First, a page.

My Country – Lochner & Judges and Social Legislation
Although I mentioned yesterday that Douglas quit his March 1 entry without talking about how courts would later look at regulations, he started where I finished. Justice Douglas notes that for nearly the next sixty years, legislation was declared unconstitutional under the Fourteenth Amendment. He listed:
- a ten-hour day for bakers,
- minimum wage laws,
- employment agency fees, and
- movie ticket resale values.
He notes that during this time period, Justices Holmes and Brandeis got their reputation as dissenters. They believed that states could experiment with laws and that voters would decide what seemed unwise.
It is one of the happy incidents of the federal system that a single courageous State may, if its citizens choose, serve as a laboratory; and try novel social and economic experiments without risk to the rest of the country. This Court has the power to prevent an experiment. We may strike down the statute which embodies it on the ground that, in our opinion, the measure is arbitrary, capricious, or unreasonable. We have power to do this, because the due process clause has been held by the Court applicable to matters of substantive law as well as to matters of procedure. But, in the exercise of this high power, we must be ever on our guard lest we erect our prejudices into legal principles. If we would guide by the light of reason, we must let our minds be bold.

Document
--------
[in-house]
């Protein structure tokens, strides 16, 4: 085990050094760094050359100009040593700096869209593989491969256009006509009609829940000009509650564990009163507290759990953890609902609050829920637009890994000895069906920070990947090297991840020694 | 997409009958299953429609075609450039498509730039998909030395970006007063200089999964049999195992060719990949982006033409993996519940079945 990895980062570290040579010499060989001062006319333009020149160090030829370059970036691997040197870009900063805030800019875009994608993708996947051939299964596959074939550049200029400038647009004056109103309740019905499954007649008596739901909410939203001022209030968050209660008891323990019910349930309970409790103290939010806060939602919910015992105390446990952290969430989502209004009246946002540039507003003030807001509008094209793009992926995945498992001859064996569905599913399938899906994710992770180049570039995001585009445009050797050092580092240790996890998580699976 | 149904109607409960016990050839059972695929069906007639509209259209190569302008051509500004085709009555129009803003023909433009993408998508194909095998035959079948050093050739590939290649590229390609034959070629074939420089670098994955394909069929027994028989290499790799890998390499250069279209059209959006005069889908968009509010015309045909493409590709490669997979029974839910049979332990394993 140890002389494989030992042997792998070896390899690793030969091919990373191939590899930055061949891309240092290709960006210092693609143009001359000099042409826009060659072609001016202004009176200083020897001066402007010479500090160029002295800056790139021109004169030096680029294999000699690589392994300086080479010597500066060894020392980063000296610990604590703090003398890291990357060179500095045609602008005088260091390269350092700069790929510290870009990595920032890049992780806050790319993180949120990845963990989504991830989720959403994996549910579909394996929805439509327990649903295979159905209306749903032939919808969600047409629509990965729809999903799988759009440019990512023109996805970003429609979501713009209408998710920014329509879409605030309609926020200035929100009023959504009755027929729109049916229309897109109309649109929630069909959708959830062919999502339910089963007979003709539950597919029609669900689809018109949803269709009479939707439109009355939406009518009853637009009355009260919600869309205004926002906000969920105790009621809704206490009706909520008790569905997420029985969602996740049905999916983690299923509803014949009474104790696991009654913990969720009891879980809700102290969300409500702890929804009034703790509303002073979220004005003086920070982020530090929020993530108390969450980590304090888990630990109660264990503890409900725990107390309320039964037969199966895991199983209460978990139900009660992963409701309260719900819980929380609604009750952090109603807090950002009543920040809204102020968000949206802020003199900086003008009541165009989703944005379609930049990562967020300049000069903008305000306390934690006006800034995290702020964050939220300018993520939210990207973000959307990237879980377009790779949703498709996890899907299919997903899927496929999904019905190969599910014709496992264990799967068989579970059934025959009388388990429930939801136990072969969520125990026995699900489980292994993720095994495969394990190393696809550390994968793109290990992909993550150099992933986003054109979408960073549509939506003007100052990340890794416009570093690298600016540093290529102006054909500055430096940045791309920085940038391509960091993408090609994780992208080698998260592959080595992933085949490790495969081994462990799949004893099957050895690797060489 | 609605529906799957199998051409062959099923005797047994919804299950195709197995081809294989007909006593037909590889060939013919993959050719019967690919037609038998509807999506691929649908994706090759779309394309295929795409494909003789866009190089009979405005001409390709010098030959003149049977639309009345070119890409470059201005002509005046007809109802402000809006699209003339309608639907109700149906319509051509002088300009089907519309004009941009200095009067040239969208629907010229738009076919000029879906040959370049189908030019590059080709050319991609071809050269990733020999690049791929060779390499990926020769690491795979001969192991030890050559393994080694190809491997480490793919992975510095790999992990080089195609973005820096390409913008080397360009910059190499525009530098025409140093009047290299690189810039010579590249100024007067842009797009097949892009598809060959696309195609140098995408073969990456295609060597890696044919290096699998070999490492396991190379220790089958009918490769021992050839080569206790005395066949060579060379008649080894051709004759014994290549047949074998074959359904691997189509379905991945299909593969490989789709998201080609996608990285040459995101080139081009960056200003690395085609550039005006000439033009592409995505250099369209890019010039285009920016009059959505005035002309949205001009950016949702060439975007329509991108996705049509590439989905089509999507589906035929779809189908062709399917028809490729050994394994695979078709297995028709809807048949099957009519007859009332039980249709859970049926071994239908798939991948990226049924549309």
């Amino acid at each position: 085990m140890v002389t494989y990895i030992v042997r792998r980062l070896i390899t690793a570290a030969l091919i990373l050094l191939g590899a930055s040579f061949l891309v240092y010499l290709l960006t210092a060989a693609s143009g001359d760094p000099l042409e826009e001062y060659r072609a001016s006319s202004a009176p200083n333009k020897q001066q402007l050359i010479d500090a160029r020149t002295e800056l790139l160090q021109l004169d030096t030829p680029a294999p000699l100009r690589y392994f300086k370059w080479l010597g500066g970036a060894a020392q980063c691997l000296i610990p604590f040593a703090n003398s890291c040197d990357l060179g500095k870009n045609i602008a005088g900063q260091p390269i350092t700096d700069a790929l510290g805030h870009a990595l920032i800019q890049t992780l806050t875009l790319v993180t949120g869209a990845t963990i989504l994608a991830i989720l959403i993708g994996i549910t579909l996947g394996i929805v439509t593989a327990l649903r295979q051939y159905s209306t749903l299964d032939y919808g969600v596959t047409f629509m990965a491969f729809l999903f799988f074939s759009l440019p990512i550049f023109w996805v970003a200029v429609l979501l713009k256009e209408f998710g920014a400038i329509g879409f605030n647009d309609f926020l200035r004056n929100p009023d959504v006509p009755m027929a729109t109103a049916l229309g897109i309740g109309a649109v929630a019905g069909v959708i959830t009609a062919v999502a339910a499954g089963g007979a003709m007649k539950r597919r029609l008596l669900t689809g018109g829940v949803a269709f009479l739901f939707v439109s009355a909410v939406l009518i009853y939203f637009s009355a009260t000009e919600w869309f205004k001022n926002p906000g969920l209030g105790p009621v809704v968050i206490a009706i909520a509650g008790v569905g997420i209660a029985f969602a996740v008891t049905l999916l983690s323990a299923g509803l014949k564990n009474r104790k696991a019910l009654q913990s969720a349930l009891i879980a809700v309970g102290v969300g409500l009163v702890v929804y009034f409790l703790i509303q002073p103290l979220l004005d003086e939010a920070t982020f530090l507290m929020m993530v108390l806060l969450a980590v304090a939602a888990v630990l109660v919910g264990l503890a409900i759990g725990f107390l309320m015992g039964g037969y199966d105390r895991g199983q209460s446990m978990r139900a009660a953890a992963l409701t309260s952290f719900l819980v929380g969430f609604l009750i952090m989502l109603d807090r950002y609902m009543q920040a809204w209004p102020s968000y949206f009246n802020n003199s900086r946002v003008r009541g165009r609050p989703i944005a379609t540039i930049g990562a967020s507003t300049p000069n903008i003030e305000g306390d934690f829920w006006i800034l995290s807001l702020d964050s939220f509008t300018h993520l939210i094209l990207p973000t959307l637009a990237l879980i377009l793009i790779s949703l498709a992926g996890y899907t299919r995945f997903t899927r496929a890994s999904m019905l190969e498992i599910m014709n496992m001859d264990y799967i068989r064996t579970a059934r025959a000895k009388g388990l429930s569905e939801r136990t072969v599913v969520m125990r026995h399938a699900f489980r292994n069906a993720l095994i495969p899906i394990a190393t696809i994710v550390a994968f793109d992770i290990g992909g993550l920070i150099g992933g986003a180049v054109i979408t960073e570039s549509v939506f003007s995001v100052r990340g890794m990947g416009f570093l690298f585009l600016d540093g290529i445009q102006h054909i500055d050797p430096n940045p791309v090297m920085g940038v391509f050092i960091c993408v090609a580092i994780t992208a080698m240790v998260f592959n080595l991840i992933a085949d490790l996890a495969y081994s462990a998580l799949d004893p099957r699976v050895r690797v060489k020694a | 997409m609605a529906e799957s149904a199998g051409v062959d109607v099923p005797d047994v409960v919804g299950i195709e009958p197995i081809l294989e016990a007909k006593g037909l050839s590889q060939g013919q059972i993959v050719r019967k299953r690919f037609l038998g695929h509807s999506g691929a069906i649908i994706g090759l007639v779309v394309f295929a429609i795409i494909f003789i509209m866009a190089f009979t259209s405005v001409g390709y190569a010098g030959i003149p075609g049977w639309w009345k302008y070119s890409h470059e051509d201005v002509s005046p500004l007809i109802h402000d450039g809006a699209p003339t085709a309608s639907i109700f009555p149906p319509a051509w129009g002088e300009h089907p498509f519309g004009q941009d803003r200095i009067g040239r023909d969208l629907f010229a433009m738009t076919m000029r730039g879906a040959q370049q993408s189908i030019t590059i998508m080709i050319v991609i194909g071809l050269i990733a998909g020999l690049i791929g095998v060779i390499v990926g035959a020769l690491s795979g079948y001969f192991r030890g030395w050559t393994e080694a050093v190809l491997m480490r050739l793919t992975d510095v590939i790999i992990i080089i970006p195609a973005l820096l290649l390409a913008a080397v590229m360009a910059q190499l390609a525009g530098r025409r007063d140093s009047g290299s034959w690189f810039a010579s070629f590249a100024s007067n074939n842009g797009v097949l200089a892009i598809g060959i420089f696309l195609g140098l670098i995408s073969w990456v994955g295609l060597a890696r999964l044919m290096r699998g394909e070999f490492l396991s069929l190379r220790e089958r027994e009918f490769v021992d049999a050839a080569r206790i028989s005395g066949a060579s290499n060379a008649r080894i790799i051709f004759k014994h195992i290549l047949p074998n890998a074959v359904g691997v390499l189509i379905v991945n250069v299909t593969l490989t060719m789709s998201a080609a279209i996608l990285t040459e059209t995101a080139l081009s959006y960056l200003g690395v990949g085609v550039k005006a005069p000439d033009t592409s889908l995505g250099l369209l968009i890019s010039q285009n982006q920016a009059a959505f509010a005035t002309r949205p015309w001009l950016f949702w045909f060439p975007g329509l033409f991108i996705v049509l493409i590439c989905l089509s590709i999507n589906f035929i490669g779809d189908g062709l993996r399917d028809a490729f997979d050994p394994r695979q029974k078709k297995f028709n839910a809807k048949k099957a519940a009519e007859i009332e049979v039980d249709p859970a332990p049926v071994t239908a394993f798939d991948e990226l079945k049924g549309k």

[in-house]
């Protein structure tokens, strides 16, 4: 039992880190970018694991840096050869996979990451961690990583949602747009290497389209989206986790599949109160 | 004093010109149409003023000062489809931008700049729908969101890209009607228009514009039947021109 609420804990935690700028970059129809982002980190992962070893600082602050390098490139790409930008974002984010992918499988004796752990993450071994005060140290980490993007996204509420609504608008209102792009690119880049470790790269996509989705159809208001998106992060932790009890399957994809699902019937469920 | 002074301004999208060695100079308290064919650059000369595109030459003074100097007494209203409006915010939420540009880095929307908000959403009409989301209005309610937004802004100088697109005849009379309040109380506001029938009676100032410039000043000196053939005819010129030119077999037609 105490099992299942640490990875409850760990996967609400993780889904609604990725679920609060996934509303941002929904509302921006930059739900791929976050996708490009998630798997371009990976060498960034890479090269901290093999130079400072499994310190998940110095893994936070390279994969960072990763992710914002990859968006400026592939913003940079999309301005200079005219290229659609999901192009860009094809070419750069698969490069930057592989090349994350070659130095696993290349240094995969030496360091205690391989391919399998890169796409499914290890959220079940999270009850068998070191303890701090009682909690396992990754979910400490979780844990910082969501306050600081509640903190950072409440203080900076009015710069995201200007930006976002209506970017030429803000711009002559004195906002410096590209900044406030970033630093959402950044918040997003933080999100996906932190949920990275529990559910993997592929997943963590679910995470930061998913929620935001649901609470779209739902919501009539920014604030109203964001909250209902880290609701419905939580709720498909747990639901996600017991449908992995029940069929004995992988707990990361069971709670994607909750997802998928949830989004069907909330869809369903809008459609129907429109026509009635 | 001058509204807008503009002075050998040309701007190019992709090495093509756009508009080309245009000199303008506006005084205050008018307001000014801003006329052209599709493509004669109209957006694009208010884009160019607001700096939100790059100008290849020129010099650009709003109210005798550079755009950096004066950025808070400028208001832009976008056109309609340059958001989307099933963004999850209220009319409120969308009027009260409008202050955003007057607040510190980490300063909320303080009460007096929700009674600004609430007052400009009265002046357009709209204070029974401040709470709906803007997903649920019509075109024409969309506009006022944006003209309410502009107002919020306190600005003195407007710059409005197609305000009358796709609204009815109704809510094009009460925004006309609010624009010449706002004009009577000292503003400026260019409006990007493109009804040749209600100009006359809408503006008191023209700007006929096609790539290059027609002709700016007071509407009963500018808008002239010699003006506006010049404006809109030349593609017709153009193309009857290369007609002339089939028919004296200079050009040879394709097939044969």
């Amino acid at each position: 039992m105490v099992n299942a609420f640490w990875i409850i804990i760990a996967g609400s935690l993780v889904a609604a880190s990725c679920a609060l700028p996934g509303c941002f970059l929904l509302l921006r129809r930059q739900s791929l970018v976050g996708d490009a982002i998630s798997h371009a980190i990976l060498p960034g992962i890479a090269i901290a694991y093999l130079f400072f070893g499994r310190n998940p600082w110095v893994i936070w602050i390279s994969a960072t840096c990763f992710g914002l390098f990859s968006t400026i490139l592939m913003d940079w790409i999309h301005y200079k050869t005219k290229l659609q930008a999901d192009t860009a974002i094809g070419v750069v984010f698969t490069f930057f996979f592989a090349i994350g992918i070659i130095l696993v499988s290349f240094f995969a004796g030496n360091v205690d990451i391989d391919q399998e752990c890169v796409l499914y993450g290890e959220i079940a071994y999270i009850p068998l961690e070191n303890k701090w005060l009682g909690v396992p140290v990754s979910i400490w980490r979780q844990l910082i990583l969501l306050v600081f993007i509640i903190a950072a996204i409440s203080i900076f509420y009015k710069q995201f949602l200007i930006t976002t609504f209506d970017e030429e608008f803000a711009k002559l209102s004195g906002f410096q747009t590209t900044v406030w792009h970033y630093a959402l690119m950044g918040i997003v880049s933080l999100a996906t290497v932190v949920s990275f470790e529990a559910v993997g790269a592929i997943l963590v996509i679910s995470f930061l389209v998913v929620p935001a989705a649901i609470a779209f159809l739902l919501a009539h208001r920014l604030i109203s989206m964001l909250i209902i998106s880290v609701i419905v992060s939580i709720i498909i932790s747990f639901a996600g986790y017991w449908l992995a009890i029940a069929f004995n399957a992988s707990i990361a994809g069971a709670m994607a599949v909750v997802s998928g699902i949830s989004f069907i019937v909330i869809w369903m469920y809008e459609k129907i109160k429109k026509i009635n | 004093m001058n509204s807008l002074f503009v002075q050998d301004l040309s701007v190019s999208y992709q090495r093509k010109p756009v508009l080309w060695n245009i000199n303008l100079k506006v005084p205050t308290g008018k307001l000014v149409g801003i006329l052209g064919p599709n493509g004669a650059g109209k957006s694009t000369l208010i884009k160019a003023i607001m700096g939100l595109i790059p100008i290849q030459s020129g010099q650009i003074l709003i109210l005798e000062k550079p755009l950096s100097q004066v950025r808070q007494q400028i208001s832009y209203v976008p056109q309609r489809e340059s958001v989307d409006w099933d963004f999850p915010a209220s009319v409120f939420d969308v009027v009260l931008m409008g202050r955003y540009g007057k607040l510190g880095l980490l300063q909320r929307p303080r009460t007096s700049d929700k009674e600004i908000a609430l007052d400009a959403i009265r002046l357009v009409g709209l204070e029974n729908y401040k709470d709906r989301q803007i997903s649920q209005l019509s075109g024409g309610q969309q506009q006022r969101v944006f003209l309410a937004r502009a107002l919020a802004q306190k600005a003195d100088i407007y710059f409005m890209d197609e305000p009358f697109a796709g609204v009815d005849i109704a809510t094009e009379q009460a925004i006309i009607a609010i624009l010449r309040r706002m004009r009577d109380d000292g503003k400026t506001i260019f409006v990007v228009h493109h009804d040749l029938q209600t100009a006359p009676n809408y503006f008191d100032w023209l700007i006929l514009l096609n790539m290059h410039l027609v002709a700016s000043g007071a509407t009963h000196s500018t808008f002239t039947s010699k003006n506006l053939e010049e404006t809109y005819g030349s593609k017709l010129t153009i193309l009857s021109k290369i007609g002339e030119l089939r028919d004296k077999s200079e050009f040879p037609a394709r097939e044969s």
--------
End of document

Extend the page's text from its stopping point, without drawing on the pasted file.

But as I noted yesterday, by the time Justice Douglas joined the Court, the Lochner era was ending.
Lochner v. New York involved the ten-hour work day for bakers. The Court held that the right of contract is part of the liberty protected by the due process clause. Since bakers had the ability contract and had full legal capacity, labors laws could not protect them.
Justice Holmes wrote an incredibly powerful dissent and claimed the cause was decided upon an economic theory, not Constitutional law. He argued harshly against making decisions where people had fundamentally differing views.
General propositions do not decide concrete cases. The decision will depend on a judgment or intuition more subtle than any articulate major premise. But I think that the proposition just stated, if it is accepted, will carry us far toward the end. Every opinion tends to become a law. I think that the word liberty in the Fourteenth Amendment is perverted when it is held to prevent the natural outcome of a dominant opinion, unless it can be said that a rational and fair man necessarily would admit that the statute proposed would infringe fundamental principles as they have been understood by the traditions of our people and our law.
It does not need research to show that no such sweeping condemnation can be passed upon the statute before us. A reasonable man might think it a proper measure on the score of health. Men whom I certainly could not pronounce unreasonable would uphold it as a first installment of a general regulation of the hours of work. Whether in the latter aspect it would be open to the charge of inequality I think it unnecessary to discuss.
The Lochner era became defined by requiring government neturality and a skeptical attitude towards any intervention. Additionally, it used an economic theory as its core
The End of Lochner